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New Zealand - Russia Relations - Page 12
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The visit confirmed the new opportunities that had arisen for New Zealand and Russia to develop their relationship.  At the same time, people-to-people contacts, made possible by the opening of Russia’s borders to travel and emigration, and of Russia’s regions to visitation by foreigners, broadened the range of connections.  Russians began to visit New Zealand as tourists.  Others migrated to New Zealand, where they form today significant communities with many links with Russia which are increasingly being used to stimulate economic and social relations between our countries.

The economic relationship continued to develop through the second half of the 1990s until the Russian economic crisis of 1997/1998 leading to the default of 1998, provided a major shock.  In particular, the default led to major losses by the New Zealand Dairy Board that was not paid for $100 million worth of products delivered to Russia.  Five years on, the New Zealand view of the economic relationship is still coloured by this event although new trade and economic opportunities based on a partnership model and mutual advantage are now attracting the attention of New Zealand businesses.

Politically, the relationship between New Zealand and Russia has continued to develop.  In 2001 the New Zealand Minister of Foreign Affairs, Mr Phil Goff, visited Moscow and the breadth of the Minister’s discussions showed the wide range of common interests held by the two sides.  While the main focus of the relationship is economic, Russia’s positions on international security and disarmament issues, including the war against terrorism, environmental issues, and a range of international problems and issues, including Antarctica, are of keen interest to New Zealand.  New Zealand supports Russia’s participation in APEC, and in Asia/Pacific regional processes.  New Zealand is also keenly interested in the involvement of Russia in the major economic processes of globalisation.  In this connection, New Zealand strongly supports the earliest possible entry of Russia into the World Trade Organisation (WTO).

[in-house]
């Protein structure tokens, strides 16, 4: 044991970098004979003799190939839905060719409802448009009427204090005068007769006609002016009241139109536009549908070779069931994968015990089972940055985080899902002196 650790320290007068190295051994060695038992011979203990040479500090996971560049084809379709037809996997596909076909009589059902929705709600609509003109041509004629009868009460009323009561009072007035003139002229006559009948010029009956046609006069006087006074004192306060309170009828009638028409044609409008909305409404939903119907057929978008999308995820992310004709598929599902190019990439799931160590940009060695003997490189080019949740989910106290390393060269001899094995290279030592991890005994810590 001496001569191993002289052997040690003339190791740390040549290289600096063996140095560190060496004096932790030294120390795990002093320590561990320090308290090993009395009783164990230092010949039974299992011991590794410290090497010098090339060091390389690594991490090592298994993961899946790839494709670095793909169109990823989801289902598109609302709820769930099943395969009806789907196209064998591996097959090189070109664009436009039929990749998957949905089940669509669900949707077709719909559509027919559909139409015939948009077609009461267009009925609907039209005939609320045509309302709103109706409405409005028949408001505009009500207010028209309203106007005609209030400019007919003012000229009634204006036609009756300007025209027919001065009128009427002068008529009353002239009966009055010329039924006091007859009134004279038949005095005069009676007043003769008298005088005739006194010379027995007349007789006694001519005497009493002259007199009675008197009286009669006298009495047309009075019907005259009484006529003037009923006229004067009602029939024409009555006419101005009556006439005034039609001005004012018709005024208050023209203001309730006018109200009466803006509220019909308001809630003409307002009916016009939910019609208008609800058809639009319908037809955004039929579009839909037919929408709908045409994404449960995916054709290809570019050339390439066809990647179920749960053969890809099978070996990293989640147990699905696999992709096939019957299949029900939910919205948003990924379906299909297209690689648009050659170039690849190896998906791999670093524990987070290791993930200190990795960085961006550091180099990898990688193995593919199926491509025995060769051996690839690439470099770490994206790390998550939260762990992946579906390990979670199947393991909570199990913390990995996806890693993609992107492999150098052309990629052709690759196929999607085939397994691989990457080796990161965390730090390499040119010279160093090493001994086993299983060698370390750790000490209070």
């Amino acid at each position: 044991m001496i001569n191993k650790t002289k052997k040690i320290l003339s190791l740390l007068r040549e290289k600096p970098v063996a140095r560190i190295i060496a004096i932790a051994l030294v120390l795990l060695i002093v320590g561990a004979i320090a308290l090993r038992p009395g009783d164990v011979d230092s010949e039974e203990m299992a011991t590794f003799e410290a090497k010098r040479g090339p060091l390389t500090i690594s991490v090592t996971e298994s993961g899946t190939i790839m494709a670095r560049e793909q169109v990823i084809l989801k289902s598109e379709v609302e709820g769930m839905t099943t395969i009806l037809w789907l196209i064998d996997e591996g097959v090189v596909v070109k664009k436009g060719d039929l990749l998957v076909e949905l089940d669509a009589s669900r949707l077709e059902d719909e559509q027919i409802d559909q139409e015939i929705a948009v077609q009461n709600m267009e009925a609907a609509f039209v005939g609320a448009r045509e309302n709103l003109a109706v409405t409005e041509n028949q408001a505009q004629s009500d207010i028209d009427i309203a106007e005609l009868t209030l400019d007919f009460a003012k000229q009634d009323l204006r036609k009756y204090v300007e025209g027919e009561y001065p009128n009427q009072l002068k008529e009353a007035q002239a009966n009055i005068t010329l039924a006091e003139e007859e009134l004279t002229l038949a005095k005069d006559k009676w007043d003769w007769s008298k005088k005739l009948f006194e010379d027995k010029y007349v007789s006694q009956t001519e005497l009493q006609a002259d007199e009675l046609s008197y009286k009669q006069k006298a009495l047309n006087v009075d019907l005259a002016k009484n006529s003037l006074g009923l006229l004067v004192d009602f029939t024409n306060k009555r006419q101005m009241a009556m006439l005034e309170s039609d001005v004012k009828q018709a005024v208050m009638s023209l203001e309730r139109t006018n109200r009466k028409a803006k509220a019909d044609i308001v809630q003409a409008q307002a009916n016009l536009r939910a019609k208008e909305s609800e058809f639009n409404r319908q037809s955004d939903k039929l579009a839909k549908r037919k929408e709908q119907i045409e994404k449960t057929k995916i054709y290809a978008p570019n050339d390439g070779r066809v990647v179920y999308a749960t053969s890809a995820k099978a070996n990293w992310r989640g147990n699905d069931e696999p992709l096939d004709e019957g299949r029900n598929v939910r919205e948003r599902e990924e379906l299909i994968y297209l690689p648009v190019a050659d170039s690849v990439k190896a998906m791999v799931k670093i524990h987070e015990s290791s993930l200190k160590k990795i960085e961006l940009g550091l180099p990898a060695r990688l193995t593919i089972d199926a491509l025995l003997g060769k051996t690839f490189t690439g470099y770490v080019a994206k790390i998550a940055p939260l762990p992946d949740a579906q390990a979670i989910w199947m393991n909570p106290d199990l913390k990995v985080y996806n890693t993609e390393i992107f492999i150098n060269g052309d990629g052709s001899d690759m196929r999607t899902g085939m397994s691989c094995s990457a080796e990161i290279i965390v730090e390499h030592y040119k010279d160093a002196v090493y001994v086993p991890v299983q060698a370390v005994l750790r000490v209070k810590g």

Russia - New Zealand History

Mr. A. Williams, in the Auckland Herald, gives an account of the visit of British warships to Russia last June, among them being the New Zealand. “When I made myself known as a onetime resident of Auckland and Wellington, I was invariably greeted with the remark. Don't I wish I was there now,” which speaks well for the memories the men took away of our country. The New Zealand was visited by the Czar and Czarina and their daughters, probably because Prince George of Battenberg, a nephew of the Empress's is an officer of this ship, and the Imperial visitors expressed much interest in the many trophies presented by the New Zealand towns, and especially in the Maori curios displayed in Captain Halsey’s quarters. The English colony in Petrograd (late St. Petersburg) entertained the Admiral and officers at a dinner and dance, and in return Admiral Beatty and his officers gave a ball on the night of June 27th. The flagship, the Lion, served as a cloak and supper room, and the New Zealand, beautifully, decorated, was turned into a ballroom. The Grand Duchess Victoria Feodorovna, daughter of the late Duke of Edinburgh was present with her husband, the Grand Duke Cyril Vladimirovich. On this occasion, a haka, danced by 20 of the crew of the New Zealand was a decided novelty to the Russians, and had to be repeated. There were many inquiries as to Maori customs and as to the meaning of the names “Cook”, “Tasman” and “Ao-te-aroa”, inscribed on the turrets." Poverty Bay Herald, Vol. XLI, Issue 13482, 10 September 1914, Page 5

Stuart Prior, Honorary Consul for Belarus in New Zealand

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